Sand screws, also called Fine Material Washers, are a tried and true method for washing, classifying and dewatering sand and other particles less than 3/8”. They’ve earned this distinction for several reasons: they’ve been proven over decades, they’re relatively inexpensive, require far less HP or kW motors and are more forgiving of fluctuating feeds than more sensitive washing processes involving cyclones (though that doesn’t mean you can feed them oversized material).
However, despite their popularity, sand screws can sometimes be regarded as inefficient in that they tend to lose product-sized fines to the overflow, which means valuable product is being sent to the pond or tailings as waste. Periodically sampling the screw overflow will indicate if any product is being sent to waste.
Luckily, there are a few ways to increase the efficiency of your sand screw washing operation without having to invest in additional equipment and without having to break the bank.
Changing the shaft speed
The first way to potentially increase the efficiency of a sand screw is to know the percentage of material passing 50 mesh in the washed sand product discharging from the machine. If the unit’s tub or washer box starts to have a buildup of fine sand, this is an indication that the screw shaft speed is too fast for the fineness of the sand trying to be conveyed to the discharge. This buildup can eventually lead to a “sanding over” of the entire pool area if the screw shaft speed is not reduced.
It should be noted that while a reduction in screw speed will allow fine sand to be conveyed to the discharge, it will also proportionately decrease overall capacity of the unit. For example, if you reduce the screw speed to 75% of full or 100% speed, the capacity will decrease to 75% of the full speed capacity. If you reduce the speed to 50%, the capacity will decrease to 50%, and so on.
The following chart shows the recommended sand screw shaft speeds for most all sizes of Fine Material Washers and the resulting capacities. Keep in mind these speed recommendations are based on the percent of minus 50 mesh in the washed sand product.
Raising or lowering the weirs
The second way to increase the efficiency of a sand screw is to check the positioning of the adjustable weirs on your Fine Material Washer.
Typically, Fine Material Washers feature adjustable weirs in back and along the sides of the pool area. This is to allow the water and silts to have the slowest possible velocity when overflowing the tub. The Fine Material Washer can retain desired fines or overflow excess fines primarily through the setting of the adjustable weirs. Setting all three weirs overflowing at their highest position gives maximum retention of fines.
If more fines are to be overflowed, lowering the back weir will increase the water velocity and carry out additional fines. If desired fines are to be retained, raising all the weirs will decrease the water velocity and retain more product sized fines.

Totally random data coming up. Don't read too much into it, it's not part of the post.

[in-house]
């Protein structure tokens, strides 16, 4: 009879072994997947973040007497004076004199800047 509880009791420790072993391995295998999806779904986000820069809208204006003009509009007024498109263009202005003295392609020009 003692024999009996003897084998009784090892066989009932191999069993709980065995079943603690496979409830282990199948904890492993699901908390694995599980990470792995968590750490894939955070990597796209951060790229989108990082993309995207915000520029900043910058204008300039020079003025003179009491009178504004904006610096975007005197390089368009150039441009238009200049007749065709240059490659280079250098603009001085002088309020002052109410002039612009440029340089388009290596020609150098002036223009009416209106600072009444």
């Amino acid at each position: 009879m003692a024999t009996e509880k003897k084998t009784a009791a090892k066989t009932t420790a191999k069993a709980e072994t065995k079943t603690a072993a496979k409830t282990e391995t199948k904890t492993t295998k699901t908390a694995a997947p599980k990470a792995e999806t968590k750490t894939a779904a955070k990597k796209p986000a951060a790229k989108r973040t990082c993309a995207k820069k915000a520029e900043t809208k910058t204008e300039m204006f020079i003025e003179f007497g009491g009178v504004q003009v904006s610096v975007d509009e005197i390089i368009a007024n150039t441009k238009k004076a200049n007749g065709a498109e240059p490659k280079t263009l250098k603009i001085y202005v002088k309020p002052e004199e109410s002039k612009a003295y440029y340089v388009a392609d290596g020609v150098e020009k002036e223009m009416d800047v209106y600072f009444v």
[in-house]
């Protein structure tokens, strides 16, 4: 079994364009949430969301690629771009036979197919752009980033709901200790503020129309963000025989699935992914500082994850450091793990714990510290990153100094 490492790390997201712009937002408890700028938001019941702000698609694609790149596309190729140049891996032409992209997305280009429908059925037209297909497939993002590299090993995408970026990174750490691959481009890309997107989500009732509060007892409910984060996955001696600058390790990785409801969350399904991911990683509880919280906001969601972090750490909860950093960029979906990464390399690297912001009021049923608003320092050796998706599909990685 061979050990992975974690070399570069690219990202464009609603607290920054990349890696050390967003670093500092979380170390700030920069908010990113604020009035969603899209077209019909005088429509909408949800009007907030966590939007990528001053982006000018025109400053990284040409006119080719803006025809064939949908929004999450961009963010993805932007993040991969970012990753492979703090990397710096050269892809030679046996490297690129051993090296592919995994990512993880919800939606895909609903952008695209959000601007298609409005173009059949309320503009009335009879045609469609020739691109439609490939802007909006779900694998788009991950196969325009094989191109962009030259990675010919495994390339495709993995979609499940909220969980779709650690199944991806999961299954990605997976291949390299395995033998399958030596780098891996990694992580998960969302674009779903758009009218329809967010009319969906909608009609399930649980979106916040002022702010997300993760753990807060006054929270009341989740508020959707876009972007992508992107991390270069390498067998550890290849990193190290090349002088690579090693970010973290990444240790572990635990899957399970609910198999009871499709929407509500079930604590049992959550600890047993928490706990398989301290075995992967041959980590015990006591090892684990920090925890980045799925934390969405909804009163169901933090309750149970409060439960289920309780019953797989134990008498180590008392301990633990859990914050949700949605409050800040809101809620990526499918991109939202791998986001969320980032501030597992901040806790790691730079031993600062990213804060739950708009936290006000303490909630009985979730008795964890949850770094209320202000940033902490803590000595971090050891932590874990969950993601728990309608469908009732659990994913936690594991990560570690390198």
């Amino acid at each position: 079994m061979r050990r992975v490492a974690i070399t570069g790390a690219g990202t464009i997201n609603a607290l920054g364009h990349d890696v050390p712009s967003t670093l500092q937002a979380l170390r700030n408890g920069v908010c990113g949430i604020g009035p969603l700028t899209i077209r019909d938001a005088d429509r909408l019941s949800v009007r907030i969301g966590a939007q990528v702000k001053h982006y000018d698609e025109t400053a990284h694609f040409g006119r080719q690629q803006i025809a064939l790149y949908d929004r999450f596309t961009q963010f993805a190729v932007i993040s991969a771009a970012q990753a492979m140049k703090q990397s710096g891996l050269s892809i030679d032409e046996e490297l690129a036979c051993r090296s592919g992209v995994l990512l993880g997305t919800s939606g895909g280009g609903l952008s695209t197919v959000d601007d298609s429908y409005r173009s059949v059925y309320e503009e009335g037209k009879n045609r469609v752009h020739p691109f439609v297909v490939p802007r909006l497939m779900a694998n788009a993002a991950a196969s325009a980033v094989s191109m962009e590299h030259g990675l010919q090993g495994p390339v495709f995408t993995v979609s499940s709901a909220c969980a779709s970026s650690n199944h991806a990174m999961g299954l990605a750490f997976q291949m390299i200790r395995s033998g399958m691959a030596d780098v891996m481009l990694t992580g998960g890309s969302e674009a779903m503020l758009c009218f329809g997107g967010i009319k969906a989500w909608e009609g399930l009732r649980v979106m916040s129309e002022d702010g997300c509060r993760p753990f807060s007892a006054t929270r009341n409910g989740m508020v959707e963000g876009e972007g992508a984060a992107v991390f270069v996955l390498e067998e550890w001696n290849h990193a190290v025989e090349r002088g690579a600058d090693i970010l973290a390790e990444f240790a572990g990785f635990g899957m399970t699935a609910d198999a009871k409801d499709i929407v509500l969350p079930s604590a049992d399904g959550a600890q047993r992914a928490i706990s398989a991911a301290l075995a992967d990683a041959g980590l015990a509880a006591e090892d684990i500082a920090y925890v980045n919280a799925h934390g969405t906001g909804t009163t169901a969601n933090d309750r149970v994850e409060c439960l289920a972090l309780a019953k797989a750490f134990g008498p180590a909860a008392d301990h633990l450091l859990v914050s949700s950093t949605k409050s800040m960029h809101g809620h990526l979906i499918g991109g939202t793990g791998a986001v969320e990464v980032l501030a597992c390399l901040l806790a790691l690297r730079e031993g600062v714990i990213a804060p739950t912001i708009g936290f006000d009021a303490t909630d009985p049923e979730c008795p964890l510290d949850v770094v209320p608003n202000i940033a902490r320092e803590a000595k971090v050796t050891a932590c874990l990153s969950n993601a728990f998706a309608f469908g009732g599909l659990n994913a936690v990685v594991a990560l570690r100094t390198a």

Adding rising current water
If the feed material contains a high percentage of silt, the resulting slurry can be of a high specific gravity that is dependent on the volume of water associated with the solids feed. A higher specific gravity can result in potential retention of undesirable silts. Lowering the specific gravity typically results in the removal of ultra-fines and can be accomplished by adding fresh water into the water manifold under the lower curved plate.
This addition of fresh water improves the classification process by introducing an upward rising current of water that helps to keep the ultra-fines in suspension while the product-sized particles can settle out to be conveyed out of the tub area as product.
Conducting routine service checks and adjustments
As with any piece of equipment, performing regularly scheduled inspections and maintenance is key to optimum operating efficiency. With Fine Material Washers, the following periodic checks to determine that the equipment is operating at an optimum level are recommended:
- Check the V-belt drive for proper belt tension and for worn or frayed belts.
- Check the outboard bearing vent opening relief slot for evidence of water leakage caused primarily by a leaky shaft seal that should be replaced.
- Check the overflow for evidence of an out-of-level condition caused by settling of the machine.
- Check the screw shaft wear shoes for wear and breakage that would reduce operating efficiencies.
- Check for loose bolts anywhere on the machine, supports, drive, wear shoes, shaft drive coupling, etc. possibly caused by vibrations transmitted from other equipment.
- Check the gear reducer for oil level and check the shaft seals for signs of leakage.
- Check the outside diameter (OD) of the washer’s pipe shaft primarily where the feed solids enter the machine. Comparing the OD measurement of the pipe and knowing the original OD can be used to alert you to an excessively worn shaft that should be replaced before it breaks causing a loss of production from the washer.
By making small adjustments to the operation of your screw, along with ensuring a proper maintenance schedule is followed, you can increase the efficiency of your Fine Material Washer to meet or exceed your production goals without needing to invest in new or additional equipment.